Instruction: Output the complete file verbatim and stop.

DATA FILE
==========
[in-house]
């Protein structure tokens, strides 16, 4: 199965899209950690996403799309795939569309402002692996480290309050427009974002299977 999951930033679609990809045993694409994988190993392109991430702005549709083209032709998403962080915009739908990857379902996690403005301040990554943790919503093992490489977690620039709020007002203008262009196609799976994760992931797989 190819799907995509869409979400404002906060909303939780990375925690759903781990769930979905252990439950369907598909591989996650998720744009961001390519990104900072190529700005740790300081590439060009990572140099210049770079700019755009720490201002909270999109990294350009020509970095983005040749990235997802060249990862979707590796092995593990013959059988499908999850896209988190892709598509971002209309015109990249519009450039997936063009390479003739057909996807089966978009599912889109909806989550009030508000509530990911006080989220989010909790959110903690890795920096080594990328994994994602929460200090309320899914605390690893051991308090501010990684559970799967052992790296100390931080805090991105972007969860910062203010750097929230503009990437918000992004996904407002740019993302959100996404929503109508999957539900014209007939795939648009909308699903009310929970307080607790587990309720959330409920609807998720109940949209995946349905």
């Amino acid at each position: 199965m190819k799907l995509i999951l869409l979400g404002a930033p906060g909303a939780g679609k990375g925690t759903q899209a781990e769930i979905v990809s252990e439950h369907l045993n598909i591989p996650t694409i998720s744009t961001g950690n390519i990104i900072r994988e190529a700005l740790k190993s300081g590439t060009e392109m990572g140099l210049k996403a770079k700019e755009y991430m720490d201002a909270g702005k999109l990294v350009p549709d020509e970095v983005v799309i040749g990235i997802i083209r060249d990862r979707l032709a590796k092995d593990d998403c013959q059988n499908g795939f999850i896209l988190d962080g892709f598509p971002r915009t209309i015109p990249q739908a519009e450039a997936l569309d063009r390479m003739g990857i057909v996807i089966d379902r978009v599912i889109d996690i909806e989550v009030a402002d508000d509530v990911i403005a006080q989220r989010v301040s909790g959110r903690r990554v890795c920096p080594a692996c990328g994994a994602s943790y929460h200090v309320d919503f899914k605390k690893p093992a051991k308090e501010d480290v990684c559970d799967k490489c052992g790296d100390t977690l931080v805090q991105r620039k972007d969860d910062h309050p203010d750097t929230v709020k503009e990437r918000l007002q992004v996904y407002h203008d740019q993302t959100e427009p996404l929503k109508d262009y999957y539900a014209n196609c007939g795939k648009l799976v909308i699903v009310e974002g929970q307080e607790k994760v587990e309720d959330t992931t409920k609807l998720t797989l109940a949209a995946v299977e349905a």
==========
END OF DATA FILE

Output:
[in-house]
């Protein structure tokens, strides 16, 4: 199965899209950690996403799309795939569309402002692996480290309050427009974002299977 999951930033679609990809045993694409994988190993392109991430702005549709083209032709998403962080915009739908990857379902996690403005301040990554943790919503093992490489977690620039709020007002203008262009196609799976994760992931797989 190819799907995509869409979400404002906060909303939780990375925690759903781990769930979905252990439950369907598909591989996650998720744009961001390519990104900072190529700005740790300081590439060009990572140099210049770079700019755009720490201002909270999109990294350009020509970095983005040749990235997802060249990862979707590796092995593990013959059988499908999850896209988190892709598509971002209309015109990249519009450039997936063009390479003739057909996807089966978009599912889109909806989550009030508000509530990911006080989220989010909790959110903690890795920096080594990328994994994602929460200090309320899914605390690893051991308090501010990684559970799967052992790296100390931080805090991105972007969860910062203010750097929230503009990437918000992004996904407002740019993302959100996404929503109508999957539900014209007939795939648009909308699903009310929970307080607790587990309720959330409920609807998720109940949209995946349905």
């Amino acid at each position: 199965m190819k799907l995509i999951l869409l979400g404002a930033p906060g909303a939780g679609k990375g925690t759903q899209a781990e769930i979905v990809s252990e439950h369907l045993n598909i591989p996650t694409i998720s744009t961001g950690n390519i990104i900072r994988e190529a700005l740790k190993s300081g590439t060009e392109m990572g140099l210049k996403a770079k700019e755009y991430m720490d201002a909270g702005k999109l990294v350009p549709d020509e970095v983005v799309i040749g990235i997802i083209r060249d990862r979707l032709a590796k092995d593990d998403c013959q059988n499908g795939f999850i896209l988190d962080g892709f598509p971002r915009t209309i015109p990249q739908a519009e450039a997936l569309d063009r390479m003739g990857i057909v996807i089966d379902r978009v599912i889109d996690i909806e989550v009030a402002d508000d509530v990911i403005a006080q989220r989010v301040s909790g959110r903690r990554v890795c920096p080594a692996c990328g994994a994602s943790y929460h200090v309320d919503f899914k605390k690893p093992a051991k308090e501010d480290v990684c559970d799967k490489c052992g790296d100390t977690l931080v805090q991105r620039k972007d969860d910062h309050p203010d750097t929230v709020k503009e990437r918000l007002q992004v996904y407002h203008d740019q993302t959100e427009p996404l929503k109508d262009y999957y539900a014209n196609c007939g795939k648009l799976v909308i699903v009310e974002g929970q307080e607790k994760v587990e309720d959330t992931t409920k609807l998720t797989l109940a949209a995946v299977e349905a």